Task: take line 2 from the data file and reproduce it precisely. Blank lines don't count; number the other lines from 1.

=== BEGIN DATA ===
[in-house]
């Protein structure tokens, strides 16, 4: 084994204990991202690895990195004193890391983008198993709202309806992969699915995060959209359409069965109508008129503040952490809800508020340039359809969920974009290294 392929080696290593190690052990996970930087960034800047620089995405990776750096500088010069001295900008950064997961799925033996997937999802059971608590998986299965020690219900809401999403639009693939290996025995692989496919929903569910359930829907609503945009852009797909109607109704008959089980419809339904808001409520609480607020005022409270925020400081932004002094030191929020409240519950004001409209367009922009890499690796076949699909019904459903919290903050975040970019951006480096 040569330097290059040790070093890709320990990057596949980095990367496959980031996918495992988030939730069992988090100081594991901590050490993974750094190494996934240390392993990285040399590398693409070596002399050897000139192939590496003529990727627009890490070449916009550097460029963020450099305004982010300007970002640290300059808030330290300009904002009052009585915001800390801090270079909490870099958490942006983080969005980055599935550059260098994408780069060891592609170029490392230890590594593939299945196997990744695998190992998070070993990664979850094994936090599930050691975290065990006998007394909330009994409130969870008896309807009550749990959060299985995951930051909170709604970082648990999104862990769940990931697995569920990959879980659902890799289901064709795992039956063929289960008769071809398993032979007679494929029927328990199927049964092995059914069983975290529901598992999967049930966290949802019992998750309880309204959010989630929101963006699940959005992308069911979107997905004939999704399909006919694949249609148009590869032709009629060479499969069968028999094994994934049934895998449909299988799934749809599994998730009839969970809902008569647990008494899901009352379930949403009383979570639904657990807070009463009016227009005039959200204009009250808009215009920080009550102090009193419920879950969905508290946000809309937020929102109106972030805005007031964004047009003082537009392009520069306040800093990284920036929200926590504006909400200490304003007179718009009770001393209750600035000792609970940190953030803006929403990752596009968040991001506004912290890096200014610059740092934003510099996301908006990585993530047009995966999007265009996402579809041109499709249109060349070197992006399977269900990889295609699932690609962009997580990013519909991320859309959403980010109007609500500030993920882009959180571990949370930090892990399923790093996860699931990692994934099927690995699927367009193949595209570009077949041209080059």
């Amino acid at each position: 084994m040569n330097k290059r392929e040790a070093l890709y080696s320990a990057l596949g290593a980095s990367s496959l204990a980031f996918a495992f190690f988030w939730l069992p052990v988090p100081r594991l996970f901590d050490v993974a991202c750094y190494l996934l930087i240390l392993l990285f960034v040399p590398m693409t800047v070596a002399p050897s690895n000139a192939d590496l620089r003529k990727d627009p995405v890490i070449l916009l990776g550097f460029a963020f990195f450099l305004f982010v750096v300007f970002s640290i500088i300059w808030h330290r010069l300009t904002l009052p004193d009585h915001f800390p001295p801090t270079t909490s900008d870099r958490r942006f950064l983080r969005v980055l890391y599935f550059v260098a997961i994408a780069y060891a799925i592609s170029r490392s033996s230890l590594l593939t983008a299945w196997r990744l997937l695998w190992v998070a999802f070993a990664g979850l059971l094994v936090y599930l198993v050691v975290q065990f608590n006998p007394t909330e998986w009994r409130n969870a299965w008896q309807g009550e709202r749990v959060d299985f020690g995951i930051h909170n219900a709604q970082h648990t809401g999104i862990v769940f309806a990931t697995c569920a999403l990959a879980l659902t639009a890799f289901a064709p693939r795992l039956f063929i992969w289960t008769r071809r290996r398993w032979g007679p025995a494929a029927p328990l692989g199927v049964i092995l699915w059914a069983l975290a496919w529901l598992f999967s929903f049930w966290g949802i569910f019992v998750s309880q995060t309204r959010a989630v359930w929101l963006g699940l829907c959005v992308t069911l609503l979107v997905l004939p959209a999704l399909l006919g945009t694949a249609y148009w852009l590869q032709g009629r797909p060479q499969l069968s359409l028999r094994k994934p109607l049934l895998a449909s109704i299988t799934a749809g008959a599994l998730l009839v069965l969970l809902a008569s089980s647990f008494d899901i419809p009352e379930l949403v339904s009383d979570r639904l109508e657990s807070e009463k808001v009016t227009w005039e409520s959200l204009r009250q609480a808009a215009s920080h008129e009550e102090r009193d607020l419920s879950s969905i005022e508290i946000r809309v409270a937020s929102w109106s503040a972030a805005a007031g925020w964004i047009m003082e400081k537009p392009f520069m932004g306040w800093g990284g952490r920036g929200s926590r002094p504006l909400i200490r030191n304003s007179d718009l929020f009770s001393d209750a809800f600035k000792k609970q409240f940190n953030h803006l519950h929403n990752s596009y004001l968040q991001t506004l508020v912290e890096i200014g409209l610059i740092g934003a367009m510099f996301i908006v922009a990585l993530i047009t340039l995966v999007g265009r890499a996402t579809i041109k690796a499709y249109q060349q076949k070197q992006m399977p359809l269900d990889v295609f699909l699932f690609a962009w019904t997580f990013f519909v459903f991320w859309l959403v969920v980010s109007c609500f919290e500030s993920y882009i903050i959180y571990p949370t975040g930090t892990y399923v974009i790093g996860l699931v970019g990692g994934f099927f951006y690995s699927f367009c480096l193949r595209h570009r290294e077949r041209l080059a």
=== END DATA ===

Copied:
């Protein structure tokens, strides 16, 4: 084994204990991202690895990195004193890391983008198993709202309806992969699915995060959209359409069965109508008129503040952490809800508020340039359809969920974009290294 392929080696290593190690052990996970930087960034800047620089995405990776750096500088010069001295900008950064997961799925033996997937999802059971608590998986299965020690219900809401999403639009693939290996025995692989496919929903569910359930829907609503945009852009797909109607109704008959089980419809339904808001409520609480607020005022409270925020400081932004002094030191929020409240519950004001409209367009922009890499690796076949699909019904459903919290903050975040970019951006480096 040569330097290059040790070093890709320990990057596949980095990367496959980031996918495992988030939730069992988090100081594991901590050490993974750094190494996934240390392993990285040399590398693409070596002399050897000139192939590496003529990727627009890490070449916009550097460029963020450099305004982010300007970002640290300059808030330290300009904002009052009585915001800390801090270079909490870099958490942006983080969005980055599935550059260098994408780069060891592609170029490392230890590594593939299945196997990744695998190992998070070993990664979850094994936090599930050691975290065990006998007394909330009994409130969870008896309807009550749990959060299985995951930051909170709604970082648990999104862990769940990931697995569920990959879980659902890799289901064709795992039956063929289960008769071809398993032979007679494929029927328990199927049964092995059914069983975290529901598992999967049930966290949802019992998750309880309204959010989630929101963006699940959005992308069911979107997905004939999704399909006919694949249609148009590869032709009629060479499969069968028999094994994934049934895998449909299988799934749809599994998730009839969970809902008569647990008494899901009352379930949403009383979570639904657990807070009463009016227009005039959200204009009250808009215009920080009550102090009193419920879950969905508290946000809309937020929102109106972030805005007031964004047009003082537009392009520069306040800093990284920036929200926590504006909400200490304003007179718009009770001393209750600035000792609970940190953030803006929403990752596009968040991001506004912290890096200014610059740092934003510099996301908006990585993530047009995966999007265009996402579809041109499709249109060349070197992006399977269900990889295609699932690609962009997580990013519909991320859309959403980010109007609500500030993920882009959180571990949370930090892990399923790093996860699931990692994934099927690995699927367009193949595209570009077949041209080059």